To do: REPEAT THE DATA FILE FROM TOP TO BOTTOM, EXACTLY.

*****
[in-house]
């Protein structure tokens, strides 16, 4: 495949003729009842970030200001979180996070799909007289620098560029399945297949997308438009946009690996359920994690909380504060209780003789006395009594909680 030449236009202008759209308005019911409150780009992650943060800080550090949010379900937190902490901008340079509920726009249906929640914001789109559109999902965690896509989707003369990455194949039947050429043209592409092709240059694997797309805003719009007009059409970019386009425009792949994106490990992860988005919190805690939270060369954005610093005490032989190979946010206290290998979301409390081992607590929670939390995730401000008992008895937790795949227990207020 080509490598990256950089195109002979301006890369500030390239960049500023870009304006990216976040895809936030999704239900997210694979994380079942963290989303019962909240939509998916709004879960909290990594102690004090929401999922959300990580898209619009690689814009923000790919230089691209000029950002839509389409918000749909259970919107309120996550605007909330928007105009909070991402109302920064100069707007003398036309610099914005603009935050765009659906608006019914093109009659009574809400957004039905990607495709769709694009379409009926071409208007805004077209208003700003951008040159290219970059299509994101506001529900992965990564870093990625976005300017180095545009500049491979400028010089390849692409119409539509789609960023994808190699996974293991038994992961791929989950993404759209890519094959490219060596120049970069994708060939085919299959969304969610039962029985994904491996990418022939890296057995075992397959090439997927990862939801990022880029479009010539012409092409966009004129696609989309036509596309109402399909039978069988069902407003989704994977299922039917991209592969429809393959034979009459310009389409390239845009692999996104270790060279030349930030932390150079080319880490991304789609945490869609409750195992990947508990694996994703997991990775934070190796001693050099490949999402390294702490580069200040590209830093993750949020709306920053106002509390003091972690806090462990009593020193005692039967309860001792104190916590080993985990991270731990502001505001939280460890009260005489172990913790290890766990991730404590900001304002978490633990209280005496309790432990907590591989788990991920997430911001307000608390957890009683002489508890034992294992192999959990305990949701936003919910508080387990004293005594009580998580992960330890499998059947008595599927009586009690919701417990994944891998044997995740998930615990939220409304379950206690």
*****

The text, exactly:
[in-house]
């Protein structure tokens, strides 16, 4: 495949003729009842970030200001979180996070799909007289620098560029399945297949997308438009946009690996359920994690909380504060209780003789006395009594909680 030449236009202008759209308005019911409150780009992650943060800080550090949010379900937190902490901008340079509920726009249906929640914001789109559109999902965690896509989707003369990455194949039947050429043209592409092709240059694997797309805003719009007009059409970019386009425009792949994106490990992860988005919190805690939270060369954005610093005490032989190979946010206290290998979301409390081992607590929670939390995730401000008992008895937790795949227990207020 080509490598990256950089195109002979301006890369500030390239960049500023870009304006990216976040895809936030999704239900997210694979994380079942963290989303019962909240939509998916709004879960909290990594102690004090929401999922959300990580898209619009690689814009923000790919230089691209000029950002839509389409918000749909259970919107309120996550605007909330928007105009909070991402109302920064100069707007003398036309610099914005603009935050765009659906608006019914093109009659009574809400957004039905990607495709769709694009379409009926071409208007805004077209208003700003951008040159290219970059299509994101506001529900992965990564870093990625976005300017180095545009500049491979400028010089390849692409119409539509789609960023994808190699996974293991038994992961791929989950993404759209890519094959490219060596120049970069994708060939085919299959969304969610039962029985994904491996990418022939890296057995075992397959090439997927990862939801990022880029479009010539012409092409966009004129696609989309036509596309109402399909039978069988069902407003989704994977299922039917991209592969429809393959034979009459310009389409390239845009692999996104270790060279030349930030932390150079080319880490991304789609945490869609409750195992990947508990694996994703997991990775934070190796001693050099490949999402390294702490580069200040590209830093993750949020709306920053106002509390003091972690806090462990009593020193005692039967309860001792104190916590080993985990991270731990502001505001939280460890009260005489172990913790290890766990991730404590900001304002978490633990209280005496309790432990907590591989788990991920997430911001307000608390957890009683002489508890034992294992192999959990305990949701936003919910508080387990004293005594009580998580992960330890499998059947008595599927009586009690919701417990994944891998044997995740998930615990939220409304379950206690």